How Julie Taymor Misunderstood Spider-Man

Julie Taymor Ice Sculpture by Randy Finch Photo: Konstantin Sergeyev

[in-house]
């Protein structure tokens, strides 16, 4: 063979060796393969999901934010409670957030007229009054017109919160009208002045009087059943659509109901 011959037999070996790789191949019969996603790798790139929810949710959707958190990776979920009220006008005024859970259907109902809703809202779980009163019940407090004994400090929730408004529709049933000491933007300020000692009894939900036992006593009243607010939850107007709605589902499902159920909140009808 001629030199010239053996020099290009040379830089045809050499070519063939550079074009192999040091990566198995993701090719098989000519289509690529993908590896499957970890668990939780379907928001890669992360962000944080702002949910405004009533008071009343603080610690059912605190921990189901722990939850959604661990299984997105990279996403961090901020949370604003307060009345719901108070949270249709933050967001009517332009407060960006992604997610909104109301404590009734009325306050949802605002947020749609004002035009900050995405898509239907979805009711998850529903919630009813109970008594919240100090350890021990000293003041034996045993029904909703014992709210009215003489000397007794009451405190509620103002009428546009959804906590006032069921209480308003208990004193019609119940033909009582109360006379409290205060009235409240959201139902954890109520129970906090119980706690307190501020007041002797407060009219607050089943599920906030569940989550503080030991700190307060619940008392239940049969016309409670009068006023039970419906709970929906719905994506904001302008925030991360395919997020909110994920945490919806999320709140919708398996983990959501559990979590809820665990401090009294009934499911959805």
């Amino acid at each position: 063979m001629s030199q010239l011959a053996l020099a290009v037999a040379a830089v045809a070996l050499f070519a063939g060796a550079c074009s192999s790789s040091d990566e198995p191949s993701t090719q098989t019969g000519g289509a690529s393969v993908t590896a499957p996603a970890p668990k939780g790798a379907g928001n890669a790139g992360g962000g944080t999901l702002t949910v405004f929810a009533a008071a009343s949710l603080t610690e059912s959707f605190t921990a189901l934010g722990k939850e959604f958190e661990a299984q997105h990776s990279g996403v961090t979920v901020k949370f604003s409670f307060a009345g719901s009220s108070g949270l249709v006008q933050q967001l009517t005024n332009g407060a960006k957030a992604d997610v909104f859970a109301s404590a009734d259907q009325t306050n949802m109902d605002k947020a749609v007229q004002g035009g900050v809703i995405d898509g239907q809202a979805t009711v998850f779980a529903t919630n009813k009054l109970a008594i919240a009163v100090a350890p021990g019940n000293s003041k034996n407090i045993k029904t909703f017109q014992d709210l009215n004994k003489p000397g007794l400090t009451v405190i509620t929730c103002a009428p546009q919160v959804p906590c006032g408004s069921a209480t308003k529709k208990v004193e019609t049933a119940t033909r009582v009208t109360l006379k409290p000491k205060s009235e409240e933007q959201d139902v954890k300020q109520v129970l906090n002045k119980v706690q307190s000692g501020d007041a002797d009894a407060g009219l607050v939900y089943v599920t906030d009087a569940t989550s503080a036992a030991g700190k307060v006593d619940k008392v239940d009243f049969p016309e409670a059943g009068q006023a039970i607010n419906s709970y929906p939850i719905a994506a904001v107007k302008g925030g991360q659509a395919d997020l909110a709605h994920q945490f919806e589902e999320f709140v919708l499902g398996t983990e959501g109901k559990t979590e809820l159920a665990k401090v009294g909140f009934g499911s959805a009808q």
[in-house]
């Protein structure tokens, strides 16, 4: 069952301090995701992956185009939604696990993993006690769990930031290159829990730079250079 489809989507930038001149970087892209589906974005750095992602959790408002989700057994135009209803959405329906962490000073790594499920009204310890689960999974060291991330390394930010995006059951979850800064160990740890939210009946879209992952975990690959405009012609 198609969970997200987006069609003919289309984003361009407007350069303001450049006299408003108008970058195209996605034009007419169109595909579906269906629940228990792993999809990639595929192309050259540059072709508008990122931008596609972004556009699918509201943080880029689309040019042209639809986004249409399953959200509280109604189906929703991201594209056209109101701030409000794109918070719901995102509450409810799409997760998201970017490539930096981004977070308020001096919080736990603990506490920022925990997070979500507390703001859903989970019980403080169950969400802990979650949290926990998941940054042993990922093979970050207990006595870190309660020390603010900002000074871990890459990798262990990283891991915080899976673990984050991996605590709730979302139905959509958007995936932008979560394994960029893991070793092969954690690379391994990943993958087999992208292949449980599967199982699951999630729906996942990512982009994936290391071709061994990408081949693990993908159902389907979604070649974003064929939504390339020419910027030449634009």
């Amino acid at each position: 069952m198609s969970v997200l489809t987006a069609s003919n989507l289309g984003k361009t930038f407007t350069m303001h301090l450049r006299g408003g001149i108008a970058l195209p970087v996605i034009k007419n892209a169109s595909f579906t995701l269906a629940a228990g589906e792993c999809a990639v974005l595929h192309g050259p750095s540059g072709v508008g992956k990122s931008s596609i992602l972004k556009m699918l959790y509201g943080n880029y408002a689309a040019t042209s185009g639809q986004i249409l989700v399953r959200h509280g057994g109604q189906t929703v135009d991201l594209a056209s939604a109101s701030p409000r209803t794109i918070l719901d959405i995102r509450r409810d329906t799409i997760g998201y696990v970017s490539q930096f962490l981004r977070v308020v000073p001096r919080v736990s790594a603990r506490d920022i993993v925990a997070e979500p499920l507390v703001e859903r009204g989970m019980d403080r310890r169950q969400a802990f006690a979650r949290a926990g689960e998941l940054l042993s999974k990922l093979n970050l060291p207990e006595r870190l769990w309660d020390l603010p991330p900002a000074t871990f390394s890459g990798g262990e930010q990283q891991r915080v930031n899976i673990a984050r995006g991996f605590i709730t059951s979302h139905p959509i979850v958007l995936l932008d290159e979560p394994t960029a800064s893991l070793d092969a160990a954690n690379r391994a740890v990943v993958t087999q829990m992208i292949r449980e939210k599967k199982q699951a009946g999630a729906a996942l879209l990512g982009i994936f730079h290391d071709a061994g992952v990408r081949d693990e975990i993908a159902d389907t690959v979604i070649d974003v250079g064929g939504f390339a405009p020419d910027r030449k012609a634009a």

Daniel Mendelsohn, the classicist who tried to take down Mad Men, turns his gaze to Julie Taymor and Spider-Man: Turn Off the Dark in an essay for New York Review of Books that will probably be the highest-brow dissection of the subject you are ever likely to read. Mendelsohn argues that Spider-Man failed not because it was bad, ill-conceived, expensive, and dangerous, but that it was bad, ill-conceived, expensive, and dangerous because the story of Spider-Man is so at odds with Taymor’s understanding of metamorphosis. Over the course of her career, she’s taken a classical (as in Greek) view of physical transformation — that they’re burdensome and punitive — whereas Spider-Man's transformation is modern, i.e., mostly just empowering. “If Taymor’s show is a failure, it fails for interesting reasons — as it were, for genetic reasons," he writes. "For the show itself is a grotesque hybrid. At the heart of the Spider-Man disaster is the essential incompatibility of those two visions of physical transformation — the ancient and the modern, the redemptive and the punitive, visions that Taymor tried, heroically but futilely, to reconcile. As happens so often in both myth and comic books, the attempt to fuse two species resulted in the creation of a monster." [NYRB]